Front Page Titles (by Subject) TO TIMOTHY PICKERING, SECRETARY OF STATE. [CONFIDENTIAL.] - The Writings of George Washington, vol. XIV (1798-1799)
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TO TIMOTHY PICKERING, SECRETARY OF STATE. [CONFIDENTIAL.] - George Washington, The Writings of George Washington, vol. XIV (1798-1799) 
The Writings of George Washington, collected and edited by Worthington Chauncey Ford (New York and London: G. P. Putnam’s Sons, 1890). Vol. XIV (1798-1799).
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TO TIMOTHY PICKERING, SECRETARY OF STATE.
Mount Vernon, 3 March, 1799.
The unexpectedness of the event communicated in your letter of the 21st ultimo did, as you may suppose, surprise me not a little. But far, very far indeed was this surprise short of what I experienced the next day when, by a very intelligent Gentm, immediately from Philadelphia, I was informed, that there had been no direct overture from the government of France to that of the United States for a negotiation; on the contrary, that M. Talleyrand was playing the same loose and roundabout game he had attempted the year before with our envoys; and which, as in that case, might mean any thing or nothing, as would subserve his purposes best.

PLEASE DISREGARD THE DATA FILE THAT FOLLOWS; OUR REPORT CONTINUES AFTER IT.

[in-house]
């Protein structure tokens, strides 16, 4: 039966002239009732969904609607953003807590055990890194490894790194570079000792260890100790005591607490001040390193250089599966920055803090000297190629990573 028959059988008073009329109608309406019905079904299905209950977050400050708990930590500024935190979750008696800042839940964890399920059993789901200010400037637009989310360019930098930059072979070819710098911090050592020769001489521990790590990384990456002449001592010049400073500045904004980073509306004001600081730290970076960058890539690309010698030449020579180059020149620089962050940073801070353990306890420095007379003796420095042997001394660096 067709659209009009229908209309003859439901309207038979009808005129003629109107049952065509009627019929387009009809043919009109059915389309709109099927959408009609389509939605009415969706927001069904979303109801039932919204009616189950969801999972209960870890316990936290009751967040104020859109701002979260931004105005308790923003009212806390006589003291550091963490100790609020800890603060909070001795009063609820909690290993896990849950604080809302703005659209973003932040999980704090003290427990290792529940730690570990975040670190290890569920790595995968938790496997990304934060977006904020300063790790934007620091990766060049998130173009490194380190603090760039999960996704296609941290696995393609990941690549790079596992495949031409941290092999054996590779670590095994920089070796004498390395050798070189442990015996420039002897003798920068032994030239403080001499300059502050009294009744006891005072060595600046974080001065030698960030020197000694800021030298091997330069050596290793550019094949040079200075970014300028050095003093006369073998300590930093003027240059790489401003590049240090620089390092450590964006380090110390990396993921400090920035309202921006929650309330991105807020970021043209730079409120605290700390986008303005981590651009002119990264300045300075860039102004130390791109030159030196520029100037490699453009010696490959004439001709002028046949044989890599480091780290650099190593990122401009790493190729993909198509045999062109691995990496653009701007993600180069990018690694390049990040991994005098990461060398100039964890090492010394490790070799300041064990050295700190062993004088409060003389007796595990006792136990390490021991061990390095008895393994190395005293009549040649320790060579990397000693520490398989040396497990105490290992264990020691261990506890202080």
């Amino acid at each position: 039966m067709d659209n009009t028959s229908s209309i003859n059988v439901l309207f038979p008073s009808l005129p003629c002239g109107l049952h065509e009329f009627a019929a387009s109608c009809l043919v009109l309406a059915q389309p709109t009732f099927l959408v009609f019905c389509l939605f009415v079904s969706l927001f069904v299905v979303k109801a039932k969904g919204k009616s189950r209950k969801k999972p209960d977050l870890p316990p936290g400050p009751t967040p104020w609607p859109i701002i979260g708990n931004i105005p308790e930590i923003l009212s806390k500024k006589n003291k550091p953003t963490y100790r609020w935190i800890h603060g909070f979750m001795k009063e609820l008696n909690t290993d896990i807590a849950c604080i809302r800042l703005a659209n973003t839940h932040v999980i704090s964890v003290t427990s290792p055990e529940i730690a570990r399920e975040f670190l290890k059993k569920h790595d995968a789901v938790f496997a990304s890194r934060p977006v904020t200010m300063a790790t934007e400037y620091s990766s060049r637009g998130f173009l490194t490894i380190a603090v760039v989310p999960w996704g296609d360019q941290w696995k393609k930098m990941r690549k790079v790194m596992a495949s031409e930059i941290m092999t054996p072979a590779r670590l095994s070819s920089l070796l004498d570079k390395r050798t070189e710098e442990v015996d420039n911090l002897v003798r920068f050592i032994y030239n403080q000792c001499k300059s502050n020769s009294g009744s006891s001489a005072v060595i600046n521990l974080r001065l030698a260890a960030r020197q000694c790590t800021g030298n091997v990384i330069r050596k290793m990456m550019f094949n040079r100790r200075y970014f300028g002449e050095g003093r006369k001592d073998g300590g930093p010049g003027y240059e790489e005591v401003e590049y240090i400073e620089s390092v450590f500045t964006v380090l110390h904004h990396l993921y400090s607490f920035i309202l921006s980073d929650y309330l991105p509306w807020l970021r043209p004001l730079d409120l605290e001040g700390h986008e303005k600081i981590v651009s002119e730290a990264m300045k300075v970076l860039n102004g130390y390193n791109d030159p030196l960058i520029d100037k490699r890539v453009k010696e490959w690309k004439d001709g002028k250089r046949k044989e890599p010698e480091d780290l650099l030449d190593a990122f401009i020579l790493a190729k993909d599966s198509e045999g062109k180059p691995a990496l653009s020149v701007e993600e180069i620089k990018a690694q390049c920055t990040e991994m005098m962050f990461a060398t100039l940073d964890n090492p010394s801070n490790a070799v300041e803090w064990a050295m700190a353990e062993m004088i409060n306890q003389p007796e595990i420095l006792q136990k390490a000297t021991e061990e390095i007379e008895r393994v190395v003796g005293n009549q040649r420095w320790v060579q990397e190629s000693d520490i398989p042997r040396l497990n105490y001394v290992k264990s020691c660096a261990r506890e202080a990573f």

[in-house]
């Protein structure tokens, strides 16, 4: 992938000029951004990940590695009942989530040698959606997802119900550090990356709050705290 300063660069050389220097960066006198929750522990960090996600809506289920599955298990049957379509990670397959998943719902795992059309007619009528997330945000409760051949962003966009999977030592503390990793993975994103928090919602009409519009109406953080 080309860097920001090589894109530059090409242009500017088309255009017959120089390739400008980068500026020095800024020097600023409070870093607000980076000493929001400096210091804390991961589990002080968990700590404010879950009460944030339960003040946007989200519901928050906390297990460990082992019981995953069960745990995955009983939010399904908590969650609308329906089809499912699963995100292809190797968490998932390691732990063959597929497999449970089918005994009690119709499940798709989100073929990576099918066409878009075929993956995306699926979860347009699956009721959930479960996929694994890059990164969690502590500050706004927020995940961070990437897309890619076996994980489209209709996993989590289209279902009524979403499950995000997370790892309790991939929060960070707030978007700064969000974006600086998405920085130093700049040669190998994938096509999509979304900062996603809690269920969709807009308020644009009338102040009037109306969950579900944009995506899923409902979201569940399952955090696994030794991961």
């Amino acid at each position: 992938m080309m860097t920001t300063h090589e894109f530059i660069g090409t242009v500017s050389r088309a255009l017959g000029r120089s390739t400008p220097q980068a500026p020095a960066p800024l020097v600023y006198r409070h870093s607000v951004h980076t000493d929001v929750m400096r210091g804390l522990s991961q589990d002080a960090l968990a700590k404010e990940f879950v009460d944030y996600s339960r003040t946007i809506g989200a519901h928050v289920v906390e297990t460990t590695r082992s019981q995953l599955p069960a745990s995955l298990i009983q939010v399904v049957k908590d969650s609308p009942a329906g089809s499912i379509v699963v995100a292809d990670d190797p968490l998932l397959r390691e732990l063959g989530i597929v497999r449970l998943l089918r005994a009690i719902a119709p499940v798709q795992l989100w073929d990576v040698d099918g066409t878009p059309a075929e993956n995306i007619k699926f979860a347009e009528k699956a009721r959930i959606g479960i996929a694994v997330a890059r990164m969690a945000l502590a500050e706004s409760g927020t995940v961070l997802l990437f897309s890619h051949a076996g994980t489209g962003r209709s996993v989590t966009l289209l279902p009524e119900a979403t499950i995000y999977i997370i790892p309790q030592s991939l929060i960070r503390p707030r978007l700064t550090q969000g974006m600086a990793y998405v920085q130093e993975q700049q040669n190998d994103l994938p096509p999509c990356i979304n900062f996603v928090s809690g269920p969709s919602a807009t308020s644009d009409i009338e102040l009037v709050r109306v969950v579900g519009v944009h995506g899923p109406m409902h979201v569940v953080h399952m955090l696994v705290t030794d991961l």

Had we approached the ante-chamber of this gentleman when he opened the door to us, and there waited for a formal invitation into the Interior, the Governments would have met upon equal ground, and we might have advanced or receded according to circumstances, with commitment. In plainer words, had we said to M. Talleyrand, through the channel of his communication; “We still are, as we always have been, ready to settle by fair negotiation all differences between the two nations upon open, just, and honorable terms, and it rests with the Directory (after the indignities with which our attempts to affect this have been treated, if they are equally sincere), to come forward in an unequivocal manner, and prove it by their acts;” such conduct would have shewn a dignified willingness on our part to negotiate, and would have tested their sincerity on the other. Under my present view of the subject, this would have been the course I should have pursued; keeping equally in view the horrors of War, and the dignity of the Government.
But, not being acquainted with all the information and the motives, which induced the measure, I may have taken a wrong impression, and therefore shall say nothing further on the subject at this time. With sincere esteem and regard, I am, dear Sir, &c.